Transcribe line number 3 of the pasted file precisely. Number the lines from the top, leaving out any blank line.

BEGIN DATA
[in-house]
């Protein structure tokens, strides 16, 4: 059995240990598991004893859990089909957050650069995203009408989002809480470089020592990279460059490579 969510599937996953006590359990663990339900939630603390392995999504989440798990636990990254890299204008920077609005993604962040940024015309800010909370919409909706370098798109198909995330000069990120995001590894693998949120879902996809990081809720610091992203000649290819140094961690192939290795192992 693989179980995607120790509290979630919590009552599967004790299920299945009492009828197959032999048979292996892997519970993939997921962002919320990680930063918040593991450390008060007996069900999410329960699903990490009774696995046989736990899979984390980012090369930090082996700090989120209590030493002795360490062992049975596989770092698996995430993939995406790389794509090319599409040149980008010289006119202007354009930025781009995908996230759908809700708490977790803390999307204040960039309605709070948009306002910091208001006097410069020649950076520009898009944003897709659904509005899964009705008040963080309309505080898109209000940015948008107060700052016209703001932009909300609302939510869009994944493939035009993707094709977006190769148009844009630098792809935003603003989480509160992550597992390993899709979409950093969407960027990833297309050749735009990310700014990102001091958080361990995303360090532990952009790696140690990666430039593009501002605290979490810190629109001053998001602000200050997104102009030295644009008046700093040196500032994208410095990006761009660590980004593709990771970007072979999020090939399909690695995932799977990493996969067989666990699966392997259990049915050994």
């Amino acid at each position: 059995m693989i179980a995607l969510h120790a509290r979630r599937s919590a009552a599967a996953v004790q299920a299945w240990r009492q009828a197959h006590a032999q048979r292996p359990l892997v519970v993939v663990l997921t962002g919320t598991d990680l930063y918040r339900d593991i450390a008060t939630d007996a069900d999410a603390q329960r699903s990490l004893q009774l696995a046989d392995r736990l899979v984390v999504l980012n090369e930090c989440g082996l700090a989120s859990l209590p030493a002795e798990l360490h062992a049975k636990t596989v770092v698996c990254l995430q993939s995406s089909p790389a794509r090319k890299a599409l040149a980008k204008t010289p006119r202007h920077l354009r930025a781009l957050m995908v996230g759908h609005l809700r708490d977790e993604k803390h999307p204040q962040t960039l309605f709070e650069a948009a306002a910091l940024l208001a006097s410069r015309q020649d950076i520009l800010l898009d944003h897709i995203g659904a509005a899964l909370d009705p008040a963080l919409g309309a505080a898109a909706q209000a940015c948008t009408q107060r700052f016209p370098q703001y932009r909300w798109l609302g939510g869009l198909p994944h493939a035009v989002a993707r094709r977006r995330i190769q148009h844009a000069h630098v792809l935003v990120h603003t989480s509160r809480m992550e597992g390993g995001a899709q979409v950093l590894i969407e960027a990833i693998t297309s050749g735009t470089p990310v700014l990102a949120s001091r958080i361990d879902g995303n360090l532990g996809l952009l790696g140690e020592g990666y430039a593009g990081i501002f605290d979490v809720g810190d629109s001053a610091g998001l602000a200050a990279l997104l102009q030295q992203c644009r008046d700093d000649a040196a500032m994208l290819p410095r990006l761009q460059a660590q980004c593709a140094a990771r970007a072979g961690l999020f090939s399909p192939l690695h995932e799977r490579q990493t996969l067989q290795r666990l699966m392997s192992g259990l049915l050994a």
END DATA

């Amino acid at each position: 059995m693989i179980a995607l969510h120790a509290r979630r599937s919590a009552a599967a996953v004790q299920a299945w240990r009492q009828a197959h006590a032999q048979r292996p359990l892997v519970v993939v663990l997921t962002g919320t598991d990680l930063y918040r339900d593991i450390a008060t939630d007996a069900d999410a603390q329960r699903s990490l004893q009774l696995a046989d392995r736990l899979v984390v999504l980012n090369e930090c989440g082996l700090a989120s859990l209590p030493a002795e798990l360490h062992a049975k636990t596989v770092v698996c990254l995430q993939s995406s089909p790389a794509r090319k890299a599409l040149a980008k204008t010289p006119r202007h920077l354009r930025a781009l957050m995908v996230g759908h609005l809700r708490d977790e993604k803390h999307p204040q962040t960039l309605f709070e650069a948009a306002a910091l940024l208001a006097s410069r015309q020649d950076i520009l800010l898009d944003h897709i995203g659904a509005a899964l909370d009705p008040a963080l919409g309309a505080a898109a909706q209000a940015c948008t009408q107060r700052f016209p370098q703001y932009r909300w798109l609302g939510g869009l198909p994944h493939a035009v989002a993707r094709r977006r995330i190769q148009h844009a000069h630098v792809l935003v990120h603003t989480s509160r809480m992550e597992g390993g995001a899709q979409v950093l590894i969407e960027a990833i693998t297309s050749g735009t470089p990310v700014l990102a949120s001091r958080i361990d879902g995303n360090l532990g996809l952009l790696g140690e020592g990666y430039a593009g990081i501002f605290d979490v809720g810190d629109s001053a610091g998001l602000a200050a990279l997104l102009q030295q992203c644009r008046d700093d000649a040196a500032m994208l290819p410095r990006l761009q460059a660590q980004c593709a140094a990771r970007a072979g961690l999020f090939s399909p192939l690695h995932e799977r490579q990493t996969l067989q290795r666990l699966m392997s192992g259990l049915l050994a």